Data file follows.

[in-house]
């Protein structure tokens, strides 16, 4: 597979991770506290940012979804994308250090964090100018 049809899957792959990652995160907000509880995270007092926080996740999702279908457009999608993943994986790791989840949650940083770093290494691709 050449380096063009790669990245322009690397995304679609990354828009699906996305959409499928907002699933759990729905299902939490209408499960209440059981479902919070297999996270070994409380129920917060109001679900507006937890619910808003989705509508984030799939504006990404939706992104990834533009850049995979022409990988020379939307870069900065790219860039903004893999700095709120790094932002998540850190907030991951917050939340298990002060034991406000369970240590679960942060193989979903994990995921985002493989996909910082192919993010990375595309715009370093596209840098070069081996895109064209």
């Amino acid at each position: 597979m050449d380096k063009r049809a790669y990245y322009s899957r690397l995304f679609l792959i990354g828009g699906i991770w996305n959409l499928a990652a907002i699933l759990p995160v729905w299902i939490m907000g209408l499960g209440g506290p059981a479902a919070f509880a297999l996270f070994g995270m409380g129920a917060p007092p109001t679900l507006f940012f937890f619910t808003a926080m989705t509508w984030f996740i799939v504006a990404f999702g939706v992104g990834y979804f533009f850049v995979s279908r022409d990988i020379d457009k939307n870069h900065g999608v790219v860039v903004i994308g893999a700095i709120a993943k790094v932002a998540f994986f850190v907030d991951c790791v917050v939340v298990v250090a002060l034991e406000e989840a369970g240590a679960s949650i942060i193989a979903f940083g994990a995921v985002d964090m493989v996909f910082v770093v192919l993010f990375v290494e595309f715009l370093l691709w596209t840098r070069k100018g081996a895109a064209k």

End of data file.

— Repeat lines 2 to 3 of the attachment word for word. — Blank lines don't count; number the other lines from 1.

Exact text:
């Protein structure tokens, strides 16, 4: 597979991770506290940012979804994308250090964090100018 049809899957792959990652995160907000509880995270007092926080996740999702279908457009999608993943994986790791989840949650940083770093290494691709 050449380096063009790669990245322009690397995304679609990354828009699906996305959409499928907002699933759990729905299902939490209408499960209440059981479902919070297999996270070994409380129920917060109001679900507006937890619910808003989705509508984030799939504006990404939706992104990834533009850049995979022409990988020379939307870069900065790219860039903004893999700095709120790094932002998540850190907030991951917050939340298990002060034991406000369970240590679960942060193989979903994990995921985002493989996909910082192919993010990375595309715009370093596209840098070069081996895109064209």
């Amino acid at each position: 597979m050449d380096k063009r049809a790669y990245y322009s899957r690397l995304f679609l792959i990354g828009g699906i991770w996305n959409l499928a990652a907002i699933l759990p995160v729905w299902i939490m907000g209408l499960g209440g506290p059981a479902a919070f509880a297999l996270f070994g995270m409380g129920a917060p007092p109001t679900l507006f940012f937890f619910t808003a926080m989705t509508w984030f996740i799939v504006a990404f999702g939706v992104g990834y979804f533009f850049v995979s279908r022409d990988i020379d457009k939307n870069h900065g999608v790219v860039v903004i994308g893999a700095i709120a993943k790094v932002a998540f994986f850190v907030d991951c790791v917050v939340v298990v250090a002060l034991e406000e989840a369970g240590a679960s949650i942060i193989a979903f940083g994990a995921v985002d964090m493989v996909f910082v770093v192919l993010f990375v290494e595309f715009l370093l691709w596209t840098r070069k100018g081996a895109a064209k």